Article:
Information can be held in any media. This practice may record personal health information on paper and in electronic medical records, letter, fax, X-rays, CT scans, videos, photos, audio recordings or information conveyed verbally .
Information may be collected by a GP directly from the patient or from a third party in the course of providing a healthcare service.
If a patient does not provide the information requested, our ability to provide our services to them may be impaired. We reserve the right to withdraw or not provide our services if we believe they may be compromised by a lack of information or we would be unable to meet legal obligations.
Anonymity & pseudonymity
Anonymity – meaning being nameless or withholding your name
Pseudonymity – using a fictitious name – not your own
Wherever it is lawful and practical to do so, this practice will acknowledge a patient’s right in having the option of not identifying themselves or using a pseudonym when requesting healthcare (as per APP2).
It will be clearly explained to the patient that the nature of General Practice and the provision of healthcare do not easily accommodate the notions of anonymity and pseudonymity,- ie. medical histories are required and identities need to be confirmed before a GP can make a diagnosis or prescribe medications, and GPs are also obliged by law to report communicable diseases and child abuse and meet other mandatory reporting. If a patient makes the decision to utilise anonymity or pseudonymity, it will be clearly explained to them that their decision may result in detriment to their treatment and healthcare.
Our practice collects, uses, holds and shares patient’s personal health information in order to provide our patients with optimal healthcare. Our main purpose for collecting, using, holding and sharing personal health information is to manage a patient’s health. Information is collected for a range of purposes which include:
- to assist us to provide optimal ongoing healthcare management and wellbeing;
- to make and change appointments; and
- for various other administrative functions associated with our services e.g. record-keeping, billing, claims processing, and referrals.
- Practice audits and accreditation.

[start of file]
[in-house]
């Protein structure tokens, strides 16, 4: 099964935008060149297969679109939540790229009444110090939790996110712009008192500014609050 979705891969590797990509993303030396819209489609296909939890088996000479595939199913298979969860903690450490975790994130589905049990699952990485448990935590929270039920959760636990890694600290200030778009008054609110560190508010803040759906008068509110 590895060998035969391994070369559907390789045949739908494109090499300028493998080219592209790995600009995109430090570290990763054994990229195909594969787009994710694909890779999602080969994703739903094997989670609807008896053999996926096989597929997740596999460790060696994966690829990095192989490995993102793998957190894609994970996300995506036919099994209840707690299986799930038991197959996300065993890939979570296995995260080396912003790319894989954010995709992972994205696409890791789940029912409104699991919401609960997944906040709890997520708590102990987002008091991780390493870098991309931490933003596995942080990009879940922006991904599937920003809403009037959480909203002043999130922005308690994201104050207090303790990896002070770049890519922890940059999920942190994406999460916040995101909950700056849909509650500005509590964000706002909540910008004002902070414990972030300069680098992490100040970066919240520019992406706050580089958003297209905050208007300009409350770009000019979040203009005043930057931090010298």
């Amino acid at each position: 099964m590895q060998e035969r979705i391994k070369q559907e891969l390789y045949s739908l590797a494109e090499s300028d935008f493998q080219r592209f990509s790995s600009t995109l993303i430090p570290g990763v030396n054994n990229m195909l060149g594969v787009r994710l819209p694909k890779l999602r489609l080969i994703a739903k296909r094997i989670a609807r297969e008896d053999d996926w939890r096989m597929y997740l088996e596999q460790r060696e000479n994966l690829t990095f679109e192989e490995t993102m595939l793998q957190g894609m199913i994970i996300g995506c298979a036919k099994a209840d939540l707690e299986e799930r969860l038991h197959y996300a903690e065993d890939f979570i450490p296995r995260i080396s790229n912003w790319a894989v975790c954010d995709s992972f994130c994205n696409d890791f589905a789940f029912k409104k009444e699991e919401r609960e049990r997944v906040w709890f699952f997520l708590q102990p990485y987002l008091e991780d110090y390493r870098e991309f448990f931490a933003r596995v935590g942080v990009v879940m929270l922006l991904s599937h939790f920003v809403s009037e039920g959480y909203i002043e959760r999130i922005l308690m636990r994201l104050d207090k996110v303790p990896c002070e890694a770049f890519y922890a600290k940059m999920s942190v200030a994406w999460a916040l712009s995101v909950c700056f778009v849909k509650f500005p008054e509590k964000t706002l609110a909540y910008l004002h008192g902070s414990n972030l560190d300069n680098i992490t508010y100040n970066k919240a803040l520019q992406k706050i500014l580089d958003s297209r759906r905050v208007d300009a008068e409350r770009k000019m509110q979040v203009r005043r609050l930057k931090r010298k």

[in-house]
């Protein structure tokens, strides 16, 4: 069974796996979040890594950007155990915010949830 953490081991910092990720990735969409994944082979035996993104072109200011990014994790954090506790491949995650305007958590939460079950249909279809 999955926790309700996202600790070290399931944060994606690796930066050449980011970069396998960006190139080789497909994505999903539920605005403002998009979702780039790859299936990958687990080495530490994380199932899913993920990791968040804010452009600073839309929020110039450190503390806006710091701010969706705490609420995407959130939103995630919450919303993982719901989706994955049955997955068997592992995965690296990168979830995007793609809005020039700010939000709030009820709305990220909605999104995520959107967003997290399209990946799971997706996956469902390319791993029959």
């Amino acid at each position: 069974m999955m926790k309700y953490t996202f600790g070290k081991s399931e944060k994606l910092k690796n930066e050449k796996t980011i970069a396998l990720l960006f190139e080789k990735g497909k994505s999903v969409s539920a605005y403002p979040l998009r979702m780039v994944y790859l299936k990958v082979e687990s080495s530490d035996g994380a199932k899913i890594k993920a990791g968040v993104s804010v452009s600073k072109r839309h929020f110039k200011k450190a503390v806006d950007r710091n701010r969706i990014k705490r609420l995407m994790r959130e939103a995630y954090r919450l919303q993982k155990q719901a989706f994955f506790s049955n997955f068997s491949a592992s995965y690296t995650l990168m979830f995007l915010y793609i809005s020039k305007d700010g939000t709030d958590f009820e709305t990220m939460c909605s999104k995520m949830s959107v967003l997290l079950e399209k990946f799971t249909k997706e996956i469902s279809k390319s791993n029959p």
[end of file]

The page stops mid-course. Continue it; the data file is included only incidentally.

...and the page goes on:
Our practice may at times be required to share personal health information as follows:
- with third parties who work with our practice for business purposes, such as accreditation agencies or information technology providers – these third parties are required to comply with Australian Privacy Principles and this Policy
- with other healthcare providers, eg. specialist healthcare providers for the management of a patient’s ongoing healthcare and treatment, to seek professional opinion or manage a referral to or from another provider
- when it is required or authorised by law (eg. Court subpoenas)
- when it is necessary to lessen or prevent a serious threat to a patient’s life, health or safety or public health or safety, or it is impractical to obtain the patient’s consent
- to assist in locating a missing person
- to establish, exercise or defend an equitable claim
- for the purpose of confidential dispute resolution process
- when there is a statutory requirement to share certain personal information (eg. Some diseases require mandatory notification)
- during the course of providing medical services, eg. eHealth services, My Health Record, patient’s health fund, Medicare, or the Department of Veterans’ Affairs (if applicable)
- research related purposes – we may provide non-identifying aggregated data to approved research bodies undertaking research that has been subject to ethical clearances. If such information is required to be identifiable, the patient is provided an opportunity to “opt out” of that research.